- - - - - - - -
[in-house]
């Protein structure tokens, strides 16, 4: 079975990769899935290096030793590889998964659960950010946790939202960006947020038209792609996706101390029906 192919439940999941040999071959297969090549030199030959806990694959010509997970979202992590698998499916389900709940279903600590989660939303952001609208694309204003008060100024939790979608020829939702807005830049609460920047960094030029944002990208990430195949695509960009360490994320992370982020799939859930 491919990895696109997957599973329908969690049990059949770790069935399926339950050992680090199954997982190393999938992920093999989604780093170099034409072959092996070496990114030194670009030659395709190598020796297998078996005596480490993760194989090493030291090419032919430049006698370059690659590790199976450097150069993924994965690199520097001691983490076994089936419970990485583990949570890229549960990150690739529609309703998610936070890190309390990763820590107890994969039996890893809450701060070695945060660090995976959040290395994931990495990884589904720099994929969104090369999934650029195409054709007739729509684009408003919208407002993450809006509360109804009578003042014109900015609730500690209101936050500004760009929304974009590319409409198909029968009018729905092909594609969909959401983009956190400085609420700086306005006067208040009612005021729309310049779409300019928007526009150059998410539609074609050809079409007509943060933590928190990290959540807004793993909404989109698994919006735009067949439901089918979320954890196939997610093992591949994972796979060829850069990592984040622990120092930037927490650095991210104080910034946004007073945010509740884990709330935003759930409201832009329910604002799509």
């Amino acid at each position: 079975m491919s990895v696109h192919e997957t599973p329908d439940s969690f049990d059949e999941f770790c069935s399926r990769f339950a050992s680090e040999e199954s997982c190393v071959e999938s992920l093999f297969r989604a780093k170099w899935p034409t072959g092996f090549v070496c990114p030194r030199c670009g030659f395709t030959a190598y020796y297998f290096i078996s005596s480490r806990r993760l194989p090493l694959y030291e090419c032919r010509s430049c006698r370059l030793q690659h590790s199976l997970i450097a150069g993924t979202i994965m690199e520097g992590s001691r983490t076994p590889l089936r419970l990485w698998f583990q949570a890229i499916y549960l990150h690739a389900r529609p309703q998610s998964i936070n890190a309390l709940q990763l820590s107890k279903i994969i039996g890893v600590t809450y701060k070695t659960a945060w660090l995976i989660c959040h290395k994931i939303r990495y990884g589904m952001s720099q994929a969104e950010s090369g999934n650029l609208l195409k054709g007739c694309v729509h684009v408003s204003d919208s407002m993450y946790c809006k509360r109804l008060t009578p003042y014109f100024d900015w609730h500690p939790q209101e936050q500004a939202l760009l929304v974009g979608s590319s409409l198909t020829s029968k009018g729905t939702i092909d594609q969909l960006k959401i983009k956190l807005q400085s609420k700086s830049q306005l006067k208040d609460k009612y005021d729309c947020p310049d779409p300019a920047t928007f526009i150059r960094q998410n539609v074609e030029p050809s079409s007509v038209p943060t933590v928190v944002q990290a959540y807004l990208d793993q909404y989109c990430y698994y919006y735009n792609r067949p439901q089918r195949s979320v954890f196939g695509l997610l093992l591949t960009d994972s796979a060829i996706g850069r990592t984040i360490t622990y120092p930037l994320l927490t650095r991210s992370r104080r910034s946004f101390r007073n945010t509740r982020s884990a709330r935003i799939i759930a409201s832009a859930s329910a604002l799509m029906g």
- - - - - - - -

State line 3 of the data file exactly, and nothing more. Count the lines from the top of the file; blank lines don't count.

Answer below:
């Amino acid at each position: 079975m491919s990895v696109h192919e997957t599973p329908d439940s969690f049990d059949e999941f770790c069935s399926r990769f339950a050992s680090e040999e199954s997982c190393v071959e999938s992920l093999f297969r989604a780093k170099w899935p034409t072959g092996f090549v070496c990114p030194r030199c670009g030659f395709t030959a190598y020796y297998f290096i078996s005596s480490r806990r993760l194989p090493l694959y030291e090419c032919r010509s430049c006698r370059l030793q690659h590790s199976l997970i450097a150069g993924t979202i994965m690199e520097g992590s001691r983490t076994p590889l089936r419970l990485w698998f583990q949570a890229i499916y549960l990150h690739a389900r529609p309703q998610s998964i936070n890190a309390l709940q990763l820590s107890k279903i994969i039996g890893v600590t809450y701060k070695t659960a945060w660090l995976i989660c959040h290395k994931i939303r990495y990884g589904m952001s720099q994929a969104e950010s090369g999934n650029l609208l195409k054709g007739c694309v729509h684009v408003s204003d919208s407002m993450y946790c809006k509360r109804l008060t009578p003042y014109f100024d900015w609730h500690p939790q209101e936050q500004a939202l760009l929304v974009g979608s590319s409409l198909t020829s029968k009018g729905t939702i092909d594609q969909l960006k959401i983009k956190l807005q400085s609420k700086s830049q306005l006067k208040d609460k009612y005021d729309c947020p310049d779409p300019a920047t928007f526009i150059r960094q998410n539609v074609e030029p050809s079409s007509v038209p943060t933590v928190v944002q990290a959540y807004l990208d793993q909404y989109c990430y698994y919006y735009n792609r067949p439901q089918r195949s979320v954890f196939g695509l997610l093992l591949t960009d994972s796979a060829i996706g850069r990592t984040i360490t622990y120092p930037l994320l927490t650095r991210s992370r104080r910034s946004f101390r007073n945010t509740r982020s884990a709330r935003i799939i759930a409201s832009a859930s329910a604002l799509m029906g």